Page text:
Despite Byron Scott's bold proclamation last week that the Cleveland Cavaliers could still make the playoffs, reality dictates they are on a collision course with Ping-Pong balls. Lots and lots of Ping-Pong balls.
For the first time since 2005, the Cavaliers are headed for the NBA Draft Lottery in May, where all the losses they're now enduring represent better odds at finding the next franchise player.
The Cavaliers entered the weekend with the worst record in the Eastern Conference (a half-game behind the Washington Wizards) and the league's third-worst record.
The Wizards, Cavaliers, Timberwolves, New Jersey Nets and Sacramento Kings are all clumped together at the bottom of the league right now with percentage points separating them.
For those fans rooting for the lottery, that's a good thing. Recent history dictates the best way to find an elite talent is in the top-five picks of an NBA Draft.
The Cavs have done numerous studies on the draft and its impact. What recent history has shown is landing in the lottery just isn't enough. Making the top 10 is better, but still not good enough.
During the last 15 seasons, dating back to the 1995 draft, 69 drafted players have become All-Stars. Of those, nearly half (30) were taken in the top five of drafts.
Now anyone can stumble into an All-Star appearance once (Mehmet Okur, Jamaal Magloire, etc). It hardly qualifies as a pillar to the franchise.
Raise the qualification to four All-Star appearances, and that narrows the field to elite players like Dwight Howard (four All-Star nominations), Amar'e Stoudemire (five), LeBron James (six) and Dwyane Wade (six).
Twenty-two players taken in the 10 drafts from 1995 to 2004 have earned at least four All-Star nominations. Of those 22, 12 were selected in the top five of drafts. That means 24 percent (12 out of 50) of players taken in the top five over that 10-year period have become franchise players.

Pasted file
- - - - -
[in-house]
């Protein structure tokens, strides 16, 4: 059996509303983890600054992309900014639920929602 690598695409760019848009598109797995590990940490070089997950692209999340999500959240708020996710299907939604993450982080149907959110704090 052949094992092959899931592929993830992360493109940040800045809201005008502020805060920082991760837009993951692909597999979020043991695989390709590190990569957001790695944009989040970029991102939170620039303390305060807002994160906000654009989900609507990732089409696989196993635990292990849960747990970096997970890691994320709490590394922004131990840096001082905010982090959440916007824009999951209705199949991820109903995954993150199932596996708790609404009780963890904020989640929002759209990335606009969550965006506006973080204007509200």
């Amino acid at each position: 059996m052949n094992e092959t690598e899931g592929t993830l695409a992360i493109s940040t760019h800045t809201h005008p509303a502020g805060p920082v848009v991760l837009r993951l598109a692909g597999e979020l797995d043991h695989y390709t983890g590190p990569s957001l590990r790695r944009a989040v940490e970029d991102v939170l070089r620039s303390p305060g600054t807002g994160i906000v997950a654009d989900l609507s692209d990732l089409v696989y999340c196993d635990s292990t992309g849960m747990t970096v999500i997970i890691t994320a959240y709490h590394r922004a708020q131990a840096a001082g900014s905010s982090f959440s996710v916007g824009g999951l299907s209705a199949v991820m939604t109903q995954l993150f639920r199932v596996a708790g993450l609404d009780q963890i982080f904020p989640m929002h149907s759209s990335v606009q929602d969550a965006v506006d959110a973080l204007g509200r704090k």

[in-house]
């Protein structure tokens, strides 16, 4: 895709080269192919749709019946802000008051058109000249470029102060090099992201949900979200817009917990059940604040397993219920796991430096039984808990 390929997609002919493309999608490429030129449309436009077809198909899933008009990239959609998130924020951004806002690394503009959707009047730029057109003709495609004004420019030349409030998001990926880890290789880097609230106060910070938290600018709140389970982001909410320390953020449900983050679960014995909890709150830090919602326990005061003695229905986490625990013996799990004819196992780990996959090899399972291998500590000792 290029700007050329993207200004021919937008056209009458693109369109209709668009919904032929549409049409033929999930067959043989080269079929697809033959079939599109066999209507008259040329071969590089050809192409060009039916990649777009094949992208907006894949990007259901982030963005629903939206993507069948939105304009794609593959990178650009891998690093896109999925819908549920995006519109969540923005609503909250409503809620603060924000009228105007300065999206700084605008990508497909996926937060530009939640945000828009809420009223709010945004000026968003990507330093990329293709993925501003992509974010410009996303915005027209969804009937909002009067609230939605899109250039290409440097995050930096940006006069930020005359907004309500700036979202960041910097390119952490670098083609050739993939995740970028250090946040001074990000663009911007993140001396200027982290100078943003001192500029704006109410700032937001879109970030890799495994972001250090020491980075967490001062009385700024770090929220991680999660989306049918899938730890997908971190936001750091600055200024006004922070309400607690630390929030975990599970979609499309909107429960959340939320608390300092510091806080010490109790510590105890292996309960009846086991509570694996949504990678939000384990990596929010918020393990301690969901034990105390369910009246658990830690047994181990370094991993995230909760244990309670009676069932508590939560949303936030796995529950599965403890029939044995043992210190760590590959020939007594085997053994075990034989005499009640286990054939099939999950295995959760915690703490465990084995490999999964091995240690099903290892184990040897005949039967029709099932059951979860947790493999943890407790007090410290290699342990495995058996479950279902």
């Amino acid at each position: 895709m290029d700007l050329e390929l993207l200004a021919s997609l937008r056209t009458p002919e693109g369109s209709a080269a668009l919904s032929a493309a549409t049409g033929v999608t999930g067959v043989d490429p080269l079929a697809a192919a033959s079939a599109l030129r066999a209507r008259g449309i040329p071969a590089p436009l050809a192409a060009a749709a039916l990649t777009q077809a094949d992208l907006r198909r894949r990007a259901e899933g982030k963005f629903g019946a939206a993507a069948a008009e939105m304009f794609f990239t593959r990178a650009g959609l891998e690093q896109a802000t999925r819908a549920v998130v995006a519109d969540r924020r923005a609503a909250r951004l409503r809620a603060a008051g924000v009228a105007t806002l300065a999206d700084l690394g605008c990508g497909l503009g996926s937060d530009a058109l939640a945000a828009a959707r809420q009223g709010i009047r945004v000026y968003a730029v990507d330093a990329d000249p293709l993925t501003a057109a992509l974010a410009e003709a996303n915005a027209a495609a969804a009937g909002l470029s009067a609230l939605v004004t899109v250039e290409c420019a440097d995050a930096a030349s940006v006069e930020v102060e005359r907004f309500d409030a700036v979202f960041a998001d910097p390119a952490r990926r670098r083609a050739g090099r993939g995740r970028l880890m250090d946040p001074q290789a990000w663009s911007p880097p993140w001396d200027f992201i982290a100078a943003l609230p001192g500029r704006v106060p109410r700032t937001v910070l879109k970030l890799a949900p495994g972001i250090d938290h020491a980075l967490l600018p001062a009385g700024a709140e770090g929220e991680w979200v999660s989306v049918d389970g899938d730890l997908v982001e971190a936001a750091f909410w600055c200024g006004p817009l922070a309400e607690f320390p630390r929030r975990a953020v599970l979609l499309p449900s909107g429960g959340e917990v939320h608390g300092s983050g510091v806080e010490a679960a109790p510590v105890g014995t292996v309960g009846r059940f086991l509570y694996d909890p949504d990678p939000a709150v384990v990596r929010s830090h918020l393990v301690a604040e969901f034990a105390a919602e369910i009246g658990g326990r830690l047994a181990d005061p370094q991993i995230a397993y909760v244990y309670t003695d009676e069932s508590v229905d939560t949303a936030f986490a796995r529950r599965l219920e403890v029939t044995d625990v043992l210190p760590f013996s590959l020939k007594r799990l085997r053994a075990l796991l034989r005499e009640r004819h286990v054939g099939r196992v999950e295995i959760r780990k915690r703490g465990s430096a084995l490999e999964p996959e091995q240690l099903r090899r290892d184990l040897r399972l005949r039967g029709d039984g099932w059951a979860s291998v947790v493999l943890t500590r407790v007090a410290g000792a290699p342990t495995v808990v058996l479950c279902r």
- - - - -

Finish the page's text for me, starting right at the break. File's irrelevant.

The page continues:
Contrast that now with the other 10 who were drafted and became four-time All-Stars during that same period. They were selected over 529 picks (less than 1 percent). Ben Wallace is the real wild card. He was a four-time All-Star after going undrafted.
Of course, some drafts are deeper than others and teams still find ways to botch high picks -- Michael Olowokandi, Darko Milicic and Marcus Fizer were all top-five draft busts.
But as the Cavs begin to reshape the future of their franchise, their goal is clear. Making the lottery just isn't enough anymore. Their odds of finding a cornerstone player will increase dramatically if they land inside the top five.
The Milwaukee Bucks were Sports Illustrated's pick prior to the season to win the Central Division. Now they're fighting just to make the playoffs.
The Bucks entered Sunday 12-18, which in the Eastern Conference is remarkably good enough to hold the No. 8 playoff seed. They're a half-game better than the woeful Philadelphia 76ers.
The Bucks have been clubbed by injuries lately, but haven't been playing to their potential at any point this season. They were one of the worst offensive teams even before Brandon Jennings joined Andrew Bogut on the injured list. Now Corey Maggette's frustration is boiling over.